Today’s photos come from Karen Howe, who is sharing some of the things she’s been up to during this year of staying home and staying safe.
I garden on a shady hillside in Portland, Oregon, where I have plenty of rain but limited sun and heavy clay soil. I’ve been improving the soil for 25 years and adding more native plants in the last few years to improve habitat for my avian friends. This year I’ve been at home more and with less work than usual, so I’ve had fun with low-cost projects, some inspired by articles in Fine Gardening magazine.
These beautiful fawn lilies (Erythronium revolutum) cheered me in March when we started sheltering in place. They spread generously each year, so I dug many of them and gave them to friends and neighbors.
I have trouble growing tulips in my heavy soil, so I tried planting some Tulipa ‘Purple Reflection’ (Zones 3–8) in pots outside my kitchen window. I love the way they complemented the white bleeding heart (Dicentra spectabilis ‘Alba’, Zones 3–9).
I’ve been experimenting with growing edibles the last few years and have added some new raised-bed planters in my sunny corner. It was fun to start seeds indoors for the first time with the help of a new LED grow light in my basement.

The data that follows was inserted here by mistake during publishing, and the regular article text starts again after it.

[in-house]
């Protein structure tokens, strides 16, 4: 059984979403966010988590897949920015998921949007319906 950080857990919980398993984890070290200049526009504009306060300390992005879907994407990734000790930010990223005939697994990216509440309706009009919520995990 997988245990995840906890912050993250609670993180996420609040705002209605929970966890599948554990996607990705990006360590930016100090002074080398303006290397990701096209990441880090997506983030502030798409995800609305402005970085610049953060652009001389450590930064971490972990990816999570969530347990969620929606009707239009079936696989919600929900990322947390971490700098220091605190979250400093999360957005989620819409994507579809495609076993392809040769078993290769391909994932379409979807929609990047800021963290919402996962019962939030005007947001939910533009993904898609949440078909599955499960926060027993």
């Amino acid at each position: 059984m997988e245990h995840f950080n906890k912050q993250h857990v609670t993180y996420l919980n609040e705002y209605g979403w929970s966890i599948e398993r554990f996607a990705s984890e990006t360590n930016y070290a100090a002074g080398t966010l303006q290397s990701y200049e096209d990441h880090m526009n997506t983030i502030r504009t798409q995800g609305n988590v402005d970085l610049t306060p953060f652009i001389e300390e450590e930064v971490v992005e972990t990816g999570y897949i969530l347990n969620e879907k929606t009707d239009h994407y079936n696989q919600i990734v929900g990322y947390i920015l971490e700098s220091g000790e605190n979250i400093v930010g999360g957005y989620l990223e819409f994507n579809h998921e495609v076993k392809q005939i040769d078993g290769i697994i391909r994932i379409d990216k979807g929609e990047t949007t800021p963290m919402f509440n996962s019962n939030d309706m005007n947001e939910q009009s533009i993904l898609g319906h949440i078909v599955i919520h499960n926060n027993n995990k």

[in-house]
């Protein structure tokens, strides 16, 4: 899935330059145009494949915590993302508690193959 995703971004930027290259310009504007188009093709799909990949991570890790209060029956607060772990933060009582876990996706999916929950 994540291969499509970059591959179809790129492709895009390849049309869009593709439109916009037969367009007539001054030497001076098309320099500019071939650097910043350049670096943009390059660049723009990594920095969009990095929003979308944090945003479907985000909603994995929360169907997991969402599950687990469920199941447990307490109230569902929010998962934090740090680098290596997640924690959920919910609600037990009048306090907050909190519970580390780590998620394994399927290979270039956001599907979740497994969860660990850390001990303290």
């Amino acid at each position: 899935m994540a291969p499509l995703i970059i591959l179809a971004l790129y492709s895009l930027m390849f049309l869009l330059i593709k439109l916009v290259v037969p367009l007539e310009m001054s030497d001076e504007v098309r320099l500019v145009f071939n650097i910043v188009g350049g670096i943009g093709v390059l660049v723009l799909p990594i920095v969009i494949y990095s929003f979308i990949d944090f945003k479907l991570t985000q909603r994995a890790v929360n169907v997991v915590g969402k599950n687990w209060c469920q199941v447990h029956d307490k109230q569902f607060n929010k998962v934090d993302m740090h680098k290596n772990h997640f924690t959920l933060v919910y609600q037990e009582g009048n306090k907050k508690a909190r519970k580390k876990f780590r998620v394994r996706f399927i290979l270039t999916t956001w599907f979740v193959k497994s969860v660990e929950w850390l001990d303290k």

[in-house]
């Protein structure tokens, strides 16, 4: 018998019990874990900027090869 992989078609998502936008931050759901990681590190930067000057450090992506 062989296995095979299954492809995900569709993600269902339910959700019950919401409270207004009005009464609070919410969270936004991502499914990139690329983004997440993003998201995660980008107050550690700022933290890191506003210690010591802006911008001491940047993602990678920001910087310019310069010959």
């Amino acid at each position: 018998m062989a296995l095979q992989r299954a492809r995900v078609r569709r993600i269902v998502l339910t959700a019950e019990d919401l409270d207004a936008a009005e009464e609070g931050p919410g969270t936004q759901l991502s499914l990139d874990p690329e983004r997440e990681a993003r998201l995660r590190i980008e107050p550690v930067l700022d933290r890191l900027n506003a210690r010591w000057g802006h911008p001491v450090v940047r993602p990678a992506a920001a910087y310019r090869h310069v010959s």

I purchased some mail-order perennials and updated an uninspired portion of my garden with the addition of violets (Viola ‘Etain’ Zones 4–8) and anemones (Anemone ‘Ruffled Swan’, Zones 6 – 8), which paired well with existing painted ferns and a sculptured stone that was given to me last year. The violets surprised me by blooming all through the summer.
After struggling with cold soil and slow drainage in one of my beds, I finally dug it all up, added lots of compost, and replanted in a lime-and-burgundy scheme that I just love. I planted heucheras (Heuchera ‘Lime Marmalade’ and ‘Midnight Rose’, Zones 4–9), gold sedges (Carex elata ‘Bowles Golden’, Zones 5–9), a few variegated hostas (Hosta fortunei ‘Aureo Marginata’ and Hosta ‘Sum and Substance’, Zones 3–9), and a volunteer Japanese maple (Acer palmatum, Zones 5–9).
I have a bed of mixed dahlias (Dahlia variabilis, Zones 8–9 or as tender bulbs) that bloomed beautifully all summer. I would often think of a neighbor in need of cheer and I’d cut a bouquet, put it in a canning jar, and drop it on their porch as a little surprise. This cheered me up on many a challenging day.
Based on a GPOD about “stumperies” from August, I was inspired to build a stumpery at the back of my garden. I had fun decorating it with moss, bark, and woodland flowers. I want to provide habitat for the lovely bugs that digest the wood and become food for birds.
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